I traveled cross country to Montana with two friends recently. It was the longest roadtrip I’ve ever taken–roughly five days there and back. Despite a few setbacks and unexpected challenges along the way, we somehow managed to enjoy eachother’s company for hours at a time. We survived sleeping on twin beds squished together, spiders in the basement of our Bed and Breakfast, a creepy hotel receptionist who “totally goes to Portland all the time”, and numerous other misadventures. We even almost adopted a cat.
The highlight of the trip, aside from seeing touristy spots like Mount Rushmore and the Lewis and Clark caverns, was the landscape. I’ve seen mountains in Colorado before but this was…it’s difficult to describe. Beautiful, overwhelming, spiritually…spiritual? There was an ancient and powerful feeling to them, with the craggy peaks and tall trees.
There were also the plains. Now that, I’ve never seen before. I was more or less prepared for mountains but driving through endless golden, mostly flat and sometimes low rolling hills, watching antelope graze and seemingly endless clouds paint the blue sky. Wow. Just…wow. We stopped in a small town so my friend could visit her grandparents’ graves and let me tell you, walking into a bar in a place where everyone knows each other and you’re the stranger is a pretty surreal experience. But seeing all that empty land and the tiny towns and isolated farms, I got the full understanding of just how big our country is and how ultimately irrelevant city-life is to people who live in nowhere.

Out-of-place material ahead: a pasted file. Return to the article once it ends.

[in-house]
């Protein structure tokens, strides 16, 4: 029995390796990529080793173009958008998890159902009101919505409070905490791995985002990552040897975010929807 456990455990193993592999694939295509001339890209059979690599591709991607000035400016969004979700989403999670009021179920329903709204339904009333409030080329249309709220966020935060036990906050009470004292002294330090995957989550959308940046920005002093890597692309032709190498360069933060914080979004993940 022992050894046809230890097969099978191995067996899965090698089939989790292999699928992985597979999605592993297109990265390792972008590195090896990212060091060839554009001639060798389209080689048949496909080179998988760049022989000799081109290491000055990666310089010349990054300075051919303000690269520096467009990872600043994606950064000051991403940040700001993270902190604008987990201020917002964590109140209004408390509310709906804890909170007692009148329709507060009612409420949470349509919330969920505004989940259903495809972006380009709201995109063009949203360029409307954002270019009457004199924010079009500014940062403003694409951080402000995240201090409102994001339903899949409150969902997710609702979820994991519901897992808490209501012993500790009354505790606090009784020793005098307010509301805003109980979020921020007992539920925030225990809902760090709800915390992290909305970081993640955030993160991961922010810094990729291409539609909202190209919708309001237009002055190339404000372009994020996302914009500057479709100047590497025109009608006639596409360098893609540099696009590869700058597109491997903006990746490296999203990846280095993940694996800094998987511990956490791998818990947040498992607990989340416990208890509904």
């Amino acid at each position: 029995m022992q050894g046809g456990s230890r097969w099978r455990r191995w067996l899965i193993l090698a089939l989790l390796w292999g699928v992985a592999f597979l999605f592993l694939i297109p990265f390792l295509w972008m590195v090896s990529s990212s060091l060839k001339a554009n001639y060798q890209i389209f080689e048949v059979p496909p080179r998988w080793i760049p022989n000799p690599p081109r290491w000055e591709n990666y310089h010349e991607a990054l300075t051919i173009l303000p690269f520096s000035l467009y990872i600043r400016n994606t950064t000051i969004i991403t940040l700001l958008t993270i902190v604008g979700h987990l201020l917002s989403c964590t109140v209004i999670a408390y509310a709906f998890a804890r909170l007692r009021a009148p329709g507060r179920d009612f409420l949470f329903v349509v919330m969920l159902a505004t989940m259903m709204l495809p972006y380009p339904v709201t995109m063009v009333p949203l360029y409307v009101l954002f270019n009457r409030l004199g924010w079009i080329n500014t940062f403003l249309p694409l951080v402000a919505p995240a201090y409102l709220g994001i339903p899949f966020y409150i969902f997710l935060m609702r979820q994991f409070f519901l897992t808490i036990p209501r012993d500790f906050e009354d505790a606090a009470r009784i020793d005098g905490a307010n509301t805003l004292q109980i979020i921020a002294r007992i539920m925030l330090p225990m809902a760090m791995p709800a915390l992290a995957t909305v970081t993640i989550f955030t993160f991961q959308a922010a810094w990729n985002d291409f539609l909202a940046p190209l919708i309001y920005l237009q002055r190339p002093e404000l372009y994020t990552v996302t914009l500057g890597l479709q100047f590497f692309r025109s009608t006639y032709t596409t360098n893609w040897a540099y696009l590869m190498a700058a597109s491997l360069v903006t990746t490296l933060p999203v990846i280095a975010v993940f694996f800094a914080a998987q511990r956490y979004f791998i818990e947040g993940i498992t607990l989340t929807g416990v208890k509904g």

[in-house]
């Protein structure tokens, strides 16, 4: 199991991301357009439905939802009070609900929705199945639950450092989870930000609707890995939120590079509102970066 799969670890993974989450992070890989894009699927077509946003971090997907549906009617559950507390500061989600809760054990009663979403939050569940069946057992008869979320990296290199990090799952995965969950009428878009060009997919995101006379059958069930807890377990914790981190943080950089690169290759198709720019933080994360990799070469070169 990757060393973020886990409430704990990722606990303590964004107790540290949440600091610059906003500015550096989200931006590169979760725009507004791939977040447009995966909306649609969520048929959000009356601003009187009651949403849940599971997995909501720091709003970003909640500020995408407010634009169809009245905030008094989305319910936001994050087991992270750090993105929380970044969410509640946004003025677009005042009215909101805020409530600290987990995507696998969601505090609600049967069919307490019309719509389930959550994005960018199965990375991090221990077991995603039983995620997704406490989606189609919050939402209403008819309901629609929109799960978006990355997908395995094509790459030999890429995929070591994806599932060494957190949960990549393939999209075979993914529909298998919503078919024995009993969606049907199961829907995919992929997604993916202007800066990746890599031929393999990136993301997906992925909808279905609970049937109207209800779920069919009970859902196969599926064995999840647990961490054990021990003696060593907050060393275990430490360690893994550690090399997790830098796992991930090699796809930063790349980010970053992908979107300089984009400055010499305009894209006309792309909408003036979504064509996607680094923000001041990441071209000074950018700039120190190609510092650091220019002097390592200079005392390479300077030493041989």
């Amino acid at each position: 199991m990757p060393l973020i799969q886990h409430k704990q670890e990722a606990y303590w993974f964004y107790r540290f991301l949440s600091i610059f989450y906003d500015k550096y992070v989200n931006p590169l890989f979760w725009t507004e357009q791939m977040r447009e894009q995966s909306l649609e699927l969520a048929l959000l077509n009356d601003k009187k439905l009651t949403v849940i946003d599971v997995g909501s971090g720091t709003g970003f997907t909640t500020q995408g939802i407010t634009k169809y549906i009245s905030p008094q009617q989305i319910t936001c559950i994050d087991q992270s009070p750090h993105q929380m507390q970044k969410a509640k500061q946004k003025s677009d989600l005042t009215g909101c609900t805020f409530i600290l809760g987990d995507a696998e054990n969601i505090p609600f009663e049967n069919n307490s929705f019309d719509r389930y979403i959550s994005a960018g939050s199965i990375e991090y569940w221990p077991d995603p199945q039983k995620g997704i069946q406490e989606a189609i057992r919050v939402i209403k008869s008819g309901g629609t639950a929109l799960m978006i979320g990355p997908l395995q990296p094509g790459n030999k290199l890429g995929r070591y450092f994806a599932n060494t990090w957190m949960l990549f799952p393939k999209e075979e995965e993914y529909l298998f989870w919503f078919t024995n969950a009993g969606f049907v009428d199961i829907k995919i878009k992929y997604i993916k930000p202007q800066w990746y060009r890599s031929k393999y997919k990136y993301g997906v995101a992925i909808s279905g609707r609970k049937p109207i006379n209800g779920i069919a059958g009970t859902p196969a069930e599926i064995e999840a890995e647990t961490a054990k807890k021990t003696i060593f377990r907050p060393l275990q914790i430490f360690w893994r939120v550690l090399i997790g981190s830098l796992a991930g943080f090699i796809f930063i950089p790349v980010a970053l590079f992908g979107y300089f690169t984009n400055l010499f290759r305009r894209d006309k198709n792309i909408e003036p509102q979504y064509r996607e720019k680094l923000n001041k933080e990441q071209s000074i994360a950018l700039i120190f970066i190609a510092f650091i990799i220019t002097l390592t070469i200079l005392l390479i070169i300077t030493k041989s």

I’ve lived in the suburbs, in the big city, and now I live in a small borough with barely over 1,000 people. I’m moderately well traveled, though I’d love to travel more, and like to think I’ve seen quite a bit of the diversity our country offers. But over two weeks I drove from the east coast, to busy Chicago, the badlands of South Dakota, mountains of Montana and Wisconsin, and beneath the immense skies of North Dakota. I’m not sure I’d do it again, if only because the driving took up so much time that could have been spent exploring. But I’m so glad I had the experience.
I’ve met many people who’ve barely been out of their state, let alone visited the opposite corners of their country. There’s no shame in loving where you live and sticking to what you know, but during the course of my trip I realized just how different we would feel, how much insight can be gained from seeing how other communities live. It’s easy to condense states and towns and populations down to stereotypes on the internet, when all we see is a badly curated version of the U.S. I knew North Dakota was less populated, but I had no idea what that meant. I knew that Montana had mountains, but seeing them–and seeing the effects of the wild fires in the northwest–gave me a perspective and context I never would’ve had otherwise. Pictures and words don’t capture the lived experience of being in those places.
Some people have the ability to travel regularly, and some don’t. I’ve always had aspirations of being a travel writer and this trip definitely reawakened that dream. I don’t know if I’ll be able to make another journey like this one again–but either way, my understanding of my country is a little broader, a little richer than it was before.
I’m supposed to tell you not to visit Montana, because they want to keep their beautiful places unbothered by commercialism and rapid growth. So all I’ll say is that if you DO find yourself in the northwest someday, keep an eye out for Big Foot, beware deer crossing the road, and try the huckleberry–it’s delicious.